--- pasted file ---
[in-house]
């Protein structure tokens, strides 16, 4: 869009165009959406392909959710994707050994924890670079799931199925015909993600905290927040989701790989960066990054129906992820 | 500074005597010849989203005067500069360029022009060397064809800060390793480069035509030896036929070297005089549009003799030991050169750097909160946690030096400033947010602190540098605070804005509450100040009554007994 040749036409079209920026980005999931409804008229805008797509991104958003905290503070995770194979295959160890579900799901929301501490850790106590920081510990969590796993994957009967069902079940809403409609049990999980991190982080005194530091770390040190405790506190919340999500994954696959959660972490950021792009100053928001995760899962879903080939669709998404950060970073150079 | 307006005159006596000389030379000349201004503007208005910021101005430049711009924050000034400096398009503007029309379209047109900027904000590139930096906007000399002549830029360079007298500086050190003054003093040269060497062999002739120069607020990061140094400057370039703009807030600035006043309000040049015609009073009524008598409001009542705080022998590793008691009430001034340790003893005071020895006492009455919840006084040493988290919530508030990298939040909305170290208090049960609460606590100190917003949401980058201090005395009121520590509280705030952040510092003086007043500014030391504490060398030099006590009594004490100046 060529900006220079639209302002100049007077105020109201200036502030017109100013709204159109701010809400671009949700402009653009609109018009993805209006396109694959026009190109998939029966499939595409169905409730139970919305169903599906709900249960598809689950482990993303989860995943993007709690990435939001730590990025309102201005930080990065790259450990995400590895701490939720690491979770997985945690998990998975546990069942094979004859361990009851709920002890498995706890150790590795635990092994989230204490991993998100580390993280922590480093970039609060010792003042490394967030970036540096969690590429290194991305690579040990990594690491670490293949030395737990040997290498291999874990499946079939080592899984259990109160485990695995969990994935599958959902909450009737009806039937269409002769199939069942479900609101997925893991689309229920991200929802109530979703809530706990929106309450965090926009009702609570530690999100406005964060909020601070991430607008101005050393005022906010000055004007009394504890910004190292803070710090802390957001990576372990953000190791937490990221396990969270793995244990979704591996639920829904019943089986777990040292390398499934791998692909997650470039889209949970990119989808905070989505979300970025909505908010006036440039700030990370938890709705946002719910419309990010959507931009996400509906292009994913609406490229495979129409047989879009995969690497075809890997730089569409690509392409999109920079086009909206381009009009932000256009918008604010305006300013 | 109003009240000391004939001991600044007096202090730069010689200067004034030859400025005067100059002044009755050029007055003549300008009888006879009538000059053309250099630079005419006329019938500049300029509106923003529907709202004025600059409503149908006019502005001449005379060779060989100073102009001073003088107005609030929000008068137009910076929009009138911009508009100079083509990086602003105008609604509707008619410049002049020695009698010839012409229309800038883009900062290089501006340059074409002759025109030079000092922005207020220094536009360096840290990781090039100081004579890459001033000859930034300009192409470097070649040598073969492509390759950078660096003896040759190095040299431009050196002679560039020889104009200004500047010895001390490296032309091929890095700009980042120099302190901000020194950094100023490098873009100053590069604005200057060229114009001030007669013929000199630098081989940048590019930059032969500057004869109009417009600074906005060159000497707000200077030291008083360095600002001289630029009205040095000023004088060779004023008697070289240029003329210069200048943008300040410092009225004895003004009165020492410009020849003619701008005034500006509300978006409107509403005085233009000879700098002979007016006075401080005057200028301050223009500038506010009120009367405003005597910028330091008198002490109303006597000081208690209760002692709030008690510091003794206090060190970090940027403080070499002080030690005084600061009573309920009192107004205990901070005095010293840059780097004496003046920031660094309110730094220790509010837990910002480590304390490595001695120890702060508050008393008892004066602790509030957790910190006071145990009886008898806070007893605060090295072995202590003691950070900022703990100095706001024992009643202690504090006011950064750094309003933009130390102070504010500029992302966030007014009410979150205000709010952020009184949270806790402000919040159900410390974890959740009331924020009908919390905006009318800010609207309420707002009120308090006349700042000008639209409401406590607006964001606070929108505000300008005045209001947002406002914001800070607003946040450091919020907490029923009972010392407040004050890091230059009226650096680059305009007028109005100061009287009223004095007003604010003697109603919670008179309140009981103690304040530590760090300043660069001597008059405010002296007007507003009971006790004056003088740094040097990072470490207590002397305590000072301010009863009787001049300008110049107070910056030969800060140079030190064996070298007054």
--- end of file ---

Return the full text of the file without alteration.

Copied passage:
[in-house]
């Protein structure tokens, strides 16, 4: 869009165009959406392909959710994707050994924890670079799931199925015909993600905290927040989701790989960066990054129906992820 | 500074005597010849989203005067500069360029022009060397064809800060390793480069035509030896036929070297005089549009003799030991050169750097909160946690030096400033947010602190540098605070804005509450100040009554007994 040749036409079209920026980005999931409804008229805008797509991104958003905290503070995770194979295959160890579900799901929301501490850790106590920081510990969590796993994957009967069902079940809403409609049990999980991190982080005194530091770390040190405790506190919340999500994954696959959660972490950021792009100053928001995760899962879903080939669709998404950060970073150079 | 307006005159006596000389030379000349201004503007208005910021101005430049711009924050000034400096398009503007029309379209047109900027904000590139930096906007000399002549830029360079007298500086050190003054003093040269060497062999002739120069607020990061140094400057370039703009807030600035006043309000040049015609009073009524008598409001009542705080022998590793008691009430001034340790003893005071020895006492009455919840006084040493988290919530508030990298939040909305170290208090049960609460606590100190917003949401980058201090005395009121520590509280705030952040510092003086007043500014030391504490060398030099006590009594004490100046 060529900006220079639209302002100049007077105020109201200036502030017109100013709204159109701010809400671009949700402009653009609109018009993805209006396109694959026009190109998939029966499939595409169905409730139970919305169903599906709900249960598809689950482990993303989860995943993007709690990435939001730590990025309102201005930080990065790259450990995400590895701490939720690491979770997985945690998990998975546990069942094979004859361990009851709920002890498995706890150790590795635990092994989230204490991993998100580390993280922590480093970039609060010792003042490394967030970036540096969690590429290194991305690579040990990594690491670490293949030395737990040997290498291999874990499946079939080592899984259990109160485990695995969990994935599958959902909450009737009806039937269409002769199939069942479900609101997925893991689309229920991200929802109530979703809530706990929106309450965090926009009702609570530690999100406005964060909020601070991430607008101005050393005022906010000055004007009394504890910004190292803070710090802390957001990576372990953000190791937490990221396990969270793995244990979704591996639920829904019943089986777990040292390398499934791998692909997650470039889209949970990119989808905070989505979300970025909505908010006036440039700030990370938890709705946002719910419309990010959507931009996400509906292009994913609406490229495979129409047989879009995969690497075809890997730089569409690509392409999109920079086009909206381009009009932000256009918008604010305006300013 | 109003009240000391004939001991600044007096202090730069010689200067004034030859400025005067100059002044009755050029007055003549300008009888006879009538000059053309250099630079005419006329019938500049300029509106923003529907709202004025600059409503149908006019502005001449005379060779060989100073102009001073003088107005609030929000008068137009910076929009009138911009508009100079083509990086602003105008609604509707008619410049002049020695009698010839012409229309800038883009900062290089501006340059074409002759025109030079000092922005207020220094536009360096840290990781090039100081004579890459001033000859930034300009192409470097070649040598073969492509390759950078660096003896040759190095040299431009050196002679560039020889104009200004500047010895001390490296032309091929890095700009980042120099302190901000020194950094100023490098873009100053590069604005200057060229114009001030007669013929000199630098081989940048590019930059032969500057004869109009417009600074906005060159000497707000200077030291008083360095600002001289630029009205040095000023004088060779004023008697070289240029003329210069200048943008300040410092009225004895003004009165020492410009020849003619701008005034500006509300978006409107509403005085233009000879700098002979007016006075401080005057200028301050223009500038506010009120009367405003005597910028330091008198002490109303006597000081208690209760002692709030008690510091003794206090060190970090940027403080070499002080030690005084600061009573309920009192107004205990901070005095010293840059780097004496003046920031660094309110730094220790509010837990910002480590304390490595001695120890702060508050008393008892004066602790509030957790910190006071145990009886008898806070007893605060090295072995202590003691950070900022703990100095706001024992009643202690504090006011950064750094309003933009130390102070504010500029992302966030007014009410979150205000709010952020009184949270806790402000919040159900410390974890959740009331924020009908919390905006009318800010609207309420707002009120308090006349700042000008639209409401406590607006964001606070929108505000300008005045209001947002406002914001800070607003946040450091919020907490029923009972010392407040004050890091230059009226650096680059305009007028109005100061009287009223004095007003604010003697109603919670008179309140009981103690304040530590760090300043660069001597008059405010002296007007507003009971006790004056003088740094040097990072470490207590002397305590000072301010009863009787001049300008110049107070910056030969800060140079030190064996070298007054």